Florida House Committee Advances Anti-Abortion Bill
The Florida House Judiciary Committee narrowly passed a bill that could threatened abortion access to women of color in the state on Wednesday.
HB 845 would ban abortion for sex-selection or race-selection purposes. It would also require the doctor performing an abortion to sign a legal affidavit saying they have no knowledge that the procedure was being performed on the basis of race or sex and could face a $10,000 fine. The bill advanced out of committee in a vote of 10 to 7.
Kellie Dupree of the Florida Alliance of Planned Parenthood addressed the committee "If this bill becomes law, women of color will face racial profiling in the doctor's office. All women will have their motives and their character questioned on the exam table. HB 845 is an anti-women's health measure dressed as an anti-discrimination law. I urge you to vote no on this bill."
Representative Ray Pilon of Sarasota was one of only two Republicans who voted against the bill. "As a former law enforcement officer, I think if we're going to really attack criminal activity, we should do it in a criminal manner, not in a manner that puts the doctor on the spot. I think that's the wrong person to place the blame on," Pilon said.
"I just don't understand how members can talk about how government is too big, government is too much in our lives ... and then all of a sudden vote for this piece of legislation," said Rep. Jared Moskowitz, D-Coral Springs. "This is a dramatic expansion of government in people's lives." Representative Dave Kerner (D-Lake Worth) shared similar sentiments, saying "This bill is taking us down that road of inserting government back into the lives of women at a time when they need privacy the most."
The committee advanced two other measures relating to abortion alongside HB 845. HB 759 would treat any action contributing to the death of a fetus as a separate crime in addition to any offense committed against the mother. While the bill states that it would not be applied to legal abortions, pro-choice advocates fear that this could be used to restrict abortion access as well. The third measure, HB 887, would terminate the parental rights of a rapist for any child conceived in rape and allow a woman to decide whether or not terminate a pregnancy without interference from the rapist. It received unanimous support.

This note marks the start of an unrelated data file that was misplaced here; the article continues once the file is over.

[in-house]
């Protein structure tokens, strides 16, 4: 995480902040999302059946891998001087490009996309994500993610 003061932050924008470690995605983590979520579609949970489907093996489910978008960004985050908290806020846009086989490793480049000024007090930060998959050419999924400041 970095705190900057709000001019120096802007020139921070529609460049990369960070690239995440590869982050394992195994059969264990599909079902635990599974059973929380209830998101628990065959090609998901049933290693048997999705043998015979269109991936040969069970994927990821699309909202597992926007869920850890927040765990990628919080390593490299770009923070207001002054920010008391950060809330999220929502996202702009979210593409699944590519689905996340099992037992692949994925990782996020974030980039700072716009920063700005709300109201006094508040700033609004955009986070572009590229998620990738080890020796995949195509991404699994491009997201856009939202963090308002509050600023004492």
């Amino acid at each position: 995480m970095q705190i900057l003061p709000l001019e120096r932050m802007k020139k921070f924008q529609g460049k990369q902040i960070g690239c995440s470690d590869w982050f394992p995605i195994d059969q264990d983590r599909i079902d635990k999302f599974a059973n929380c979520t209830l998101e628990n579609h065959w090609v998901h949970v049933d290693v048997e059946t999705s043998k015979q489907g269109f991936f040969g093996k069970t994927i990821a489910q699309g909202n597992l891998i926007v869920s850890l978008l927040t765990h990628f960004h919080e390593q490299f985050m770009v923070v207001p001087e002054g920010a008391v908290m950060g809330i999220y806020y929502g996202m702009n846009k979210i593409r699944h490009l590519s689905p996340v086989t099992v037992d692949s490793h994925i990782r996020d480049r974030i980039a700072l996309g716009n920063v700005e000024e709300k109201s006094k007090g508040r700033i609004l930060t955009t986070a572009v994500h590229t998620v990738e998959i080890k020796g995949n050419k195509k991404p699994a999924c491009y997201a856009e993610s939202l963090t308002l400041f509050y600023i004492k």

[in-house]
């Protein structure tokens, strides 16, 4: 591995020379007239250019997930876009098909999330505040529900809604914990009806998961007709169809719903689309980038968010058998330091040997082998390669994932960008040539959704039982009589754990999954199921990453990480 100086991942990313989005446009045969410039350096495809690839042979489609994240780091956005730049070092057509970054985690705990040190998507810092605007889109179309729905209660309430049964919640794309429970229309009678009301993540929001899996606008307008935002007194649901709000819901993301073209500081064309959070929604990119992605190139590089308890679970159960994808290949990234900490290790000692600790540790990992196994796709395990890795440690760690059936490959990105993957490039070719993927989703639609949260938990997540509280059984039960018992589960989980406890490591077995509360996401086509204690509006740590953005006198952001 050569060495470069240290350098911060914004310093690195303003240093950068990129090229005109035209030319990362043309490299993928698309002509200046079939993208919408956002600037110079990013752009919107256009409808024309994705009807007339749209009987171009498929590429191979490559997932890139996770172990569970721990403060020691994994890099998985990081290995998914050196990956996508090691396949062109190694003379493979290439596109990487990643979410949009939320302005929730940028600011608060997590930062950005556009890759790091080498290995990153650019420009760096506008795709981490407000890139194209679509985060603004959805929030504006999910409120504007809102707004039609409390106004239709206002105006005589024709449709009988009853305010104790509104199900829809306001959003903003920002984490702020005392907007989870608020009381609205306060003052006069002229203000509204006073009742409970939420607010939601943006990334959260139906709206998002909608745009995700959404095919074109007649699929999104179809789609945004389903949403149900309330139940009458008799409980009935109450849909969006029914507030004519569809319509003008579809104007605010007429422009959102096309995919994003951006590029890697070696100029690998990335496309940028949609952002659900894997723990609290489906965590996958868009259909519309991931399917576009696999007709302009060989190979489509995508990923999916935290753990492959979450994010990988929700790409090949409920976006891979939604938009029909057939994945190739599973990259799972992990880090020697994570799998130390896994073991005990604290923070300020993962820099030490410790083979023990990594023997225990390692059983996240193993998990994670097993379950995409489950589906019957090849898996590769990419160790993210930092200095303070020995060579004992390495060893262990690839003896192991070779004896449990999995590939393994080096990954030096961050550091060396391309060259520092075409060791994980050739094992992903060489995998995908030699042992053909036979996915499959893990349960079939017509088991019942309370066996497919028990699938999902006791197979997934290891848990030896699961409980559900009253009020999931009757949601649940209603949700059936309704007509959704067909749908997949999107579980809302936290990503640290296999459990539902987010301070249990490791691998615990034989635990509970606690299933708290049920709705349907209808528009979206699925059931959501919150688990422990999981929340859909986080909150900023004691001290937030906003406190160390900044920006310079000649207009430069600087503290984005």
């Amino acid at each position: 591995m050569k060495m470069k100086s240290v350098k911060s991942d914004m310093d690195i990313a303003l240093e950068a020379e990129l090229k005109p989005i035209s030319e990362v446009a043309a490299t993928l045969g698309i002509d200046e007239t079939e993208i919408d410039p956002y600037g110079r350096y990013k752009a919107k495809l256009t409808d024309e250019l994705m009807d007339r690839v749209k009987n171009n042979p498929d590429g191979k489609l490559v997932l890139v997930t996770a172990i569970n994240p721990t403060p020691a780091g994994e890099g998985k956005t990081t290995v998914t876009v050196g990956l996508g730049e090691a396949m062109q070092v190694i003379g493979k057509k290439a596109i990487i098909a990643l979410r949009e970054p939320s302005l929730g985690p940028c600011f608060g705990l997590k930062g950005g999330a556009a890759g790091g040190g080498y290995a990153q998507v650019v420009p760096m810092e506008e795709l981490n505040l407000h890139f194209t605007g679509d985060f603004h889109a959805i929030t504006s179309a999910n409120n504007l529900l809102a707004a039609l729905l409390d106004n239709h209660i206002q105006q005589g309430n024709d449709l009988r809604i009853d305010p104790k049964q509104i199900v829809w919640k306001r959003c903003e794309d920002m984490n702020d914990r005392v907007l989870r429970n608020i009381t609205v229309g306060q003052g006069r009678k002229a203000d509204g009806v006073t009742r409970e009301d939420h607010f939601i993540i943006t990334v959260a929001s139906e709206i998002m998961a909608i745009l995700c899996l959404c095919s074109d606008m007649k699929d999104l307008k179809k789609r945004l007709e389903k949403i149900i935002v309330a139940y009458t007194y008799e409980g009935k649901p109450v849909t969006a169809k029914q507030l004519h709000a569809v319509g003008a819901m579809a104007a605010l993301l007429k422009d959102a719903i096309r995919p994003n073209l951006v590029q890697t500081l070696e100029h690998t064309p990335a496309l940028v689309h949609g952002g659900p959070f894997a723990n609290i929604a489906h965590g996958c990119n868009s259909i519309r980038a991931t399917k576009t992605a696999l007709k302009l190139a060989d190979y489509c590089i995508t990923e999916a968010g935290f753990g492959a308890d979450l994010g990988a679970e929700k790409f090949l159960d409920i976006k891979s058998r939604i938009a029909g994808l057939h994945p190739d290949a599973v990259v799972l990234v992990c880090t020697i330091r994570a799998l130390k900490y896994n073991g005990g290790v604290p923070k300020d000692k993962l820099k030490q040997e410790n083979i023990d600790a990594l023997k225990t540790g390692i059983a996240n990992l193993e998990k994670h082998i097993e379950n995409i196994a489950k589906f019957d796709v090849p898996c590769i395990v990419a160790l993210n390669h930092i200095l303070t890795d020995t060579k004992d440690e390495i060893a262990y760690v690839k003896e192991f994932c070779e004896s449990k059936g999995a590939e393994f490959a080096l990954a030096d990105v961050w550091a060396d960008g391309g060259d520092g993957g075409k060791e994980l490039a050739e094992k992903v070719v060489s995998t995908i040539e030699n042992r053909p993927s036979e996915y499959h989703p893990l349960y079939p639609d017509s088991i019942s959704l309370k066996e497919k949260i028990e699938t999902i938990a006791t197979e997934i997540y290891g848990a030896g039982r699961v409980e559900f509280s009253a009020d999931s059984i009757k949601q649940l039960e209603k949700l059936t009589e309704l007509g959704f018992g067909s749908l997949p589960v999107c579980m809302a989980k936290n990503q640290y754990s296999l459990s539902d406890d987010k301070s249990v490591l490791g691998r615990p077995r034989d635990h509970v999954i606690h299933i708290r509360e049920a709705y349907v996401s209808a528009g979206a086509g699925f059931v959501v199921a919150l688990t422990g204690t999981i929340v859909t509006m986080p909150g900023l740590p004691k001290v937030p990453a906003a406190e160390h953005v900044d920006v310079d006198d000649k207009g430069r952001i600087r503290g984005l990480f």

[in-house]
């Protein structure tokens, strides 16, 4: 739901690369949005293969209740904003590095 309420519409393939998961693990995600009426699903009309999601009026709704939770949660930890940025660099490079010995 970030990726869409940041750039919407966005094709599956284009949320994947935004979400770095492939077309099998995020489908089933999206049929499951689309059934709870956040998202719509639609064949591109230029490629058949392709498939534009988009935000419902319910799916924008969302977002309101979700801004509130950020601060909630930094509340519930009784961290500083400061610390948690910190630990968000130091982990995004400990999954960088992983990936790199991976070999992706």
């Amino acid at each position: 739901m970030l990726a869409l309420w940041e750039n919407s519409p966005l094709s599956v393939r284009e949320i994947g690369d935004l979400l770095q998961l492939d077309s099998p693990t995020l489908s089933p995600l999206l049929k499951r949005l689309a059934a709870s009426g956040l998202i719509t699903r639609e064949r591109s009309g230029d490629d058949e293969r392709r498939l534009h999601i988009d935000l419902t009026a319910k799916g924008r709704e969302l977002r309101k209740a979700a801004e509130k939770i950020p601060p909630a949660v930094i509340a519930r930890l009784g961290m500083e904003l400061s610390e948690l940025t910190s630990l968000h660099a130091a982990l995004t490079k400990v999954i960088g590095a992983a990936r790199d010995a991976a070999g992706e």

Media Resources: Associated Press 4/4/2013; WFSU 4/3/2013
10/30/2014 Medication Abortion Access Threatened by Oklahoma Court Ruling - An Oklahoma state district court judge has refused to block a state law restricting medication abortion, clearing the way for the law to go into affect on November 1.
The Oklahoma Coalition for Reproductive Justice, together with a local abortion clinic in Tulsa, challenged HB 2684 in September, arguing that the law was an unconstitutional restriction on non-surgical abortion in the earliest weeks of pregnancy. . . .
10/30/2014 UPS Switches Pregnant Worker Policy Ahead of Supreme Court Case - The United Parcel Service (UPS) is changing its policy on light duty assignments for pregnant workers, even though the company will stand by its refusal to extend accommodations to a former employee in an upcoming Supreme Court case.
UPS announced on Monday in a memo to employees, and in a brief filed with the US Supreme Court, that the company will begin offering temporary, light-duty positions to pregnant workers on January 1, 2015. . . .
10/30/2014 North Dakota Medical Students Speak Out Against Measure 1 - Medical students at the University of North Dakota School of Medicine and Health Sciences are asking North Dakotans to vote no on Measure 1, a personhood measure on the state ballot this fall.
The students issued published a letter in the Grand Forks Herald stating that they opposed Measure 1 in part because they are against "the government's taking control of the personal health care decisions of its citizens." Nearly 60 UND School of Medicine students signed the letter, citing concerns over the "very broad and ambiguous language" used in the proposed amendment, which has no regard for serious and life-threatening medical situations such as ectopic pregnancies.
Measure 1 would change the North Dakota state constitution to create an "inalienable right to life" for humans "at any stage of development" - including the moment of fertilization and conception. . . .